Turkey’s foreign minister signed a deal in Libya’s capital on Monday allowing oil and gas exploration in Libya’s Mediterranean waters, three years after a maritime border deal that angered European nations.
“We have signed a memorandum of understanding for mixed Turkish-Libyan companies to explore for hydrocarbons in Libya’s territorial waters and soil,” Mevlut Cavusoglu said at a press conference in Tripoli.
The deal follows an accord Turkey signed with authorities in Tripoli in 2019, which demarcated the countries’ shared maritime borders but sparked anger in Greece and Cyprus.
However, Cavusoglu emphasized on Monday that the new deal is between “two sovereign countries – it’s a win-win situation for both, and other countries have no right to interfere”.
Najla al-Mangoush, foreign minister of the Libyan government of national unity, said the new deal was “important,” especially given “the Ukraine crisis and its impact” on energy markets.
The deal was rejected by a rival government in the east of the war-torn country.
In November 2019, Turkey signed a controversial security agreement with the then UN-recognized government of Libya, which laid claim to extensive, potentially gas-rich areas of the Mediterranean Sea.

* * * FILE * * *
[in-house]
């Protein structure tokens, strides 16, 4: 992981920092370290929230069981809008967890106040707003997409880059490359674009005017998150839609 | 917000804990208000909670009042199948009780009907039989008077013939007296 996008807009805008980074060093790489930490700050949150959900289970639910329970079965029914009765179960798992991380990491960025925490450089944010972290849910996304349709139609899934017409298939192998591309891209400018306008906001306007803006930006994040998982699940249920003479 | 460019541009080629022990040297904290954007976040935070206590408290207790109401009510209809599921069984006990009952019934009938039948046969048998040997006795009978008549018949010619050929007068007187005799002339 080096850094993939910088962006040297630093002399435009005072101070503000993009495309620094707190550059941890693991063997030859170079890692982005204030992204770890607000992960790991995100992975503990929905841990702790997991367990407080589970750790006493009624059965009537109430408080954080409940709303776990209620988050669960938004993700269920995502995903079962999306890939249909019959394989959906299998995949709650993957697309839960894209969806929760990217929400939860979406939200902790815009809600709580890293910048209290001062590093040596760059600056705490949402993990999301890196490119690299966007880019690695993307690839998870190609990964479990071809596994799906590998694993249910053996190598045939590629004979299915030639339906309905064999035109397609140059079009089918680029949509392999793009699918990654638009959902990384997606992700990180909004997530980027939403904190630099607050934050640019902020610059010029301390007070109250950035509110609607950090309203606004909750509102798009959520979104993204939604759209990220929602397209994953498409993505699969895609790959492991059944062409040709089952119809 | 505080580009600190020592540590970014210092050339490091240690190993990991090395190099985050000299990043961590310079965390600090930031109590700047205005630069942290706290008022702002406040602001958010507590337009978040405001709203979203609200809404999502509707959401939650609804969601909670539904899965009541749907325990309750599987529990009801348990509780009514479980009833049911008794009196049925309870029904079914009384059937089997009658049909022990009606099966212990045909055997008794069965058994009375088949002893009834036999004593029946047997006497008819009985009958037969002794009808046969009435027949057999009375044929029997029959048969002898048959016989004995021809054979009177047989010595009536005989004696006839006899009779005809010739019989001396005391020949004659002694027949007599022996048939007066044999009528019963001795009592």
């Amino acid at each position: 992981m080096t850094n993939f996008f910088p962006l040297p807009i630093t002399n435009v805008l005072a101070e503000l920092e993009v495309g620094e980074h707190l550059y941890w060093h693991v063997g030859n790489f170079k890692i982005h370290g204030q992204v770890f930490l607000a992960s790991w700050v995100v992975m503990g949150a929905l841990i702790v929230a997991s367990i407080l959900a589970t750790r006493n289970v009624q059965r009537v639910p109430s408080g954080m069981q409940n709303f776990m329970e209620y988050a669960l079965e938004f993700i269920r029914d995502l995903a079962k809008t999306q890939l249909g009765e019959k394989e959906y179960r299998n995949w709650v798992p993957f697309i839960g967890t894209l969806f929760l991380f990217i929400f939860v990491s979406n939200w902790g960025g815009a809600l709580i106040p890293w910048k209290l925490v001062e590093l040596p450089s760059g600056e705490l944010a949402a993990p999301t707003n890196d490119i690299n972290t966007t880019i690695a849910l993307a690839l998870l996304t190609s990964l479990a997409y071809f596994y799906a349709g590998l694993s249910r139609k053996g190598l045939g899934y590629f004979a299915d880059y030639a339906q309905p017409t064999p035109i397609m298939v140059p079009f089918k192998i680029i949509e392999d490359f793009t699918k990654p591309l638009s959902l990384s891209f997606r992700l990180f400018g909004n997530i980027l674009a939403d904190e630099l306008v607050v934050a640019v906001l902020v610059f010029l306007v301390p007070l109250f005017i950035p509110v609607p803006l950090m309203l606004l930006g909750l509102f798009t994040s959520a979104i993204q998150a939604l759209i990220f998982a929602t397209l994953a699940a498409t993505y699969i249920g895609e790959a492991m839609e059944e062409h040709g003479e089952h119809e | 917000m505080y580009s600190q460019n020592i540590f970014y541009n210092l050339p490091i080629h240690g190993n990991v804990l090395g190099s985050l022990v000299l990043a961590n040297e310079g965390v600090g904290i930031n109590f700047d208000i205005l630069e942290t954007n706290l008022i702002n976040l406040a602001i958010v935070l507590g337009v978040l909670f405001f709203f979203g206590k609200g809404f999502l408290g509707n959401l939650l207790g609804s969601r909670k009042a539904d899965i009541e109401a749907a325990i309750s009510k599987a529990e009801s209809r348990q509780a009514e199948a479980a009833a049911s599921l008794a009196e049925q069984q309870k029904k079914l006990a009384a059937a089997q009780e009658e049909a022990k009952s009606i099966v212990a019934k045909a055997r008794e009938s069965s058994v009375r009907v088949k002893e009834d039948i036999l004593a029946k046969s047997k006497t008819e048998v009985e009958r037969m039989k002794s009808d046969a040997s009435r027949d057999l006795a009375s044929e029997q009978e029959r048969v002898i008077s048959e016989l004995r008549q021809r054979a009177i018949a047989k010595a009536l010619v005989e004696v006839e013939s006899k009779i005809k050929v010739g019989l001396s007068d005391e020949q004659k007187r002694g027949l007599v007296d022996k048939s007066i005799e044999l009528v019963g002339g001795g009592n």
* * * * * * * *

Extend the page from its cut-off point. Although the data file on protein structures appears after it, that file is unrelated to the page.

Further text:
The deal came at the culmination of years of fighting between rival governments vying for control of the Libyan capital.
The arrival of Turkish drones shortly thereafter was seen as crucial in the victory of Tripoli-based forces against those of eastern military chief Khalifa Haftar, who was then backed by Egypt, Russia and the United Arab Emirates.
– “Unacceptable” –
Turkey continues to play a major role in western Libya, where rival governments are once again vying for supremacy two years after the end of the last major conflict.
A government appointed by the eastern Libyan parliament has been trying to take office in Tripoli since March, but has so far failed.
Both the speaker of parliament and the head of the rival government rejected Monday’s agreement.
Spokeswoman Aguila Saleh, who has long argued that the Tripoli-based government’s mandate has expired, called the deal “illegal and unacceptable,” while the rival government of former Interior Minister Fathi Bashagha threatened to annul it in court.
Cavusoglu was accompanied in Tripoli by a high-level delegation including Turkey’s energy, defense and trade ministers.
Libya has descended into violence for more than a decade since the ouster of dictator Muamer Gaddafi in a NATO-backed insurgency in 2011.
Dozens of armed groups have struggled for influence, backed by several foreign powers.